Court says catcalling is ‘freedom of speech’ – Dirty Rotterdammers can catcall without consequences

Following a recent street harassment case in Rotterdam, RTL Nieuws reports that those guilty of the shameless act of (for example, in the mildest of cases) hissing at someone or making kissing gestures cannot be punished. Any ban that would persecute creeps would hinder their constitutional right to freedom of speech.

The court has ruled in favour of a 36-year-old street harasser who was “calling on [women], making kiss and hand gestures and running [towards] them”, reports RTL Nieuws. He harassed three women, but will not be persecuted for the same. Apparently, saying things like “hey, beautiful lady” or “hey, baby” is not legally punishable.

He had previously received a penalty from the subdistrict court judge for a fine of 200 euros, for two incidents. That sure is going to make a huge dent in his finances, wouldn’t it?

However, the judge at the Hague court said it “is not based on a legally valid penalty”. According to the court, both “verbal and physical manifestation forms of thoughts or feelings” are protected under the freedom of expression.

Should street harassers be persecuted?

From the tone of voice in the previous paragraphs, it’s easy to deduce where I stand on the issue. If our goal ultimately is to make sure women feel safe wherever they go, every crime must be punished. Of course, I am not saying the punishment should not fit the crime. I am not asking for this guy to be detained and put in jail. In my eyes, willfully making women uncomfortable, and making them feel so unsafe (he ran after them for god’s sake, who wouldn’t feel unsafe?) that the police had to be involved, is a crime that deserves a punishment which is a whole lot more severe than a couple of hundreds of euros. And remember, it is not always feasible or safe (and oftentimes not legal) for a lot of people to take matters into their own hands.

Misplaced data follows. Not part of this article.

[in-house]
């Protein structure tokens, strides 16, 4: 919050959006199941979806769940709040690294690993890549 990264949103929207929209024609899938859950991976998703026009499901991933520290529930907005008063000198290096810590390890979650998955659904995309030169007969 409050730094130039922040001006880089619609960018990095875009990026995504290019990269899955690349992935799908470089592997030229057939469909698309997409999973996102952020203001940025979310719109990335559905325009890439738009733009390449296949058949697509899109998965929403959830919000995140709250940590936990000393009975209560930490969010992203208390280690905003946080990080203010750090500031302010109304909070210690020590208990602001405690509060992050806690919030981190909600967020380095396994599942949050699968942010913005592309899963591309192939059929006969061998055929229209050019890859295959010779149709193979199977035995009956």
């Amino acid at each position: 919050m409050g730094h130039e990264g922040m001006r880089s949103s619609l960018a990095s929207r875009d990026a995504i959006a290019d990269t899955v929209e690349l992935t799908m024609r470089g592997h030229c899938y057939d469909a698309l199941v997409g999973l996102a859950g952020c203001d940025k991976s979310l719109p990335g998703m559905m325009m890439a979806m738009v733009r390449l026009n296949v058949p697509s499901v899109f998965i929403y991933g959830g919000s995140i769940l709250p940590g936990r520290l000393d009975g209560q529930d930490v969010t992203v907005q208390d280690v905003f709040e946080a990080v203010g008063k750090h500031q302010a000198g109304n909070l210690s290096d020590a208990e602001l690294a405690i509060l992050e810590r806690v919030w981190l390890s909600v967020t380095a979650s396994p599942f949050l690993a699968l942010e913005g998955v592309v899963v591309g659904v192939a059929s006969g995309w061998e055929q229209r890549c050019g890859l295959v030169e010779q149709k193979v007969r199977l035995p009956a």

Most women deal with harassment for most of their lives. According to research by Erasmus University in 2017, 84% of women in the Netherlands (18 – 45-year-olds) deal with this phenomenon. They said, RTL Nieuws reports, “81 percent of the women ignore the behavior, 74 percent walk as fast as possible, 51 percent look disapprovingly, 26 percent try to make a joke or laugh it away. 21 percent say they are not interested and 4 percent start the conversation”. However, the most interesting statistic would be the number of women who don’t get annoyed or angry. 41% of the women said they don’t mind, and even find it flattering.

According to the study by Erasmus University, street harassment is “getting hissed at, cornered, being asked for sex or chased down the street”. It goes without saying that most of us don’t want to reach that point of contact, let alone beyond that.

What do you think? Do you think street harassers should be persecuted or be let go with no consequences? Let us know in the comments below!

Feature Image: Spoorjan/Wikimedia Commons

Kavana Desai
Kavana Desai
Coping with the aftermath of her 3-year stint in the Netherlands, Kavana is a writer, content creator and editor for DutchReview. Hailing from India, she frequently blogs about the Netherlands, being Indian in the Netherlands, and everything in between. She envisions herself to one day be the youngest person to win that Nobel Prize for Literature (she is also not very humble but welcomes only constructive criticism). In the meantime, she fills her days with writing for DutchReview, writing her master's thesis on art theft, and writing fiction that will hopefully see the light of day soon.


  1. Please edit your article: “persecuted” should be “prosecuted.” This person is persecuting the women he harasses, and he should be prosecuted for that behavior!


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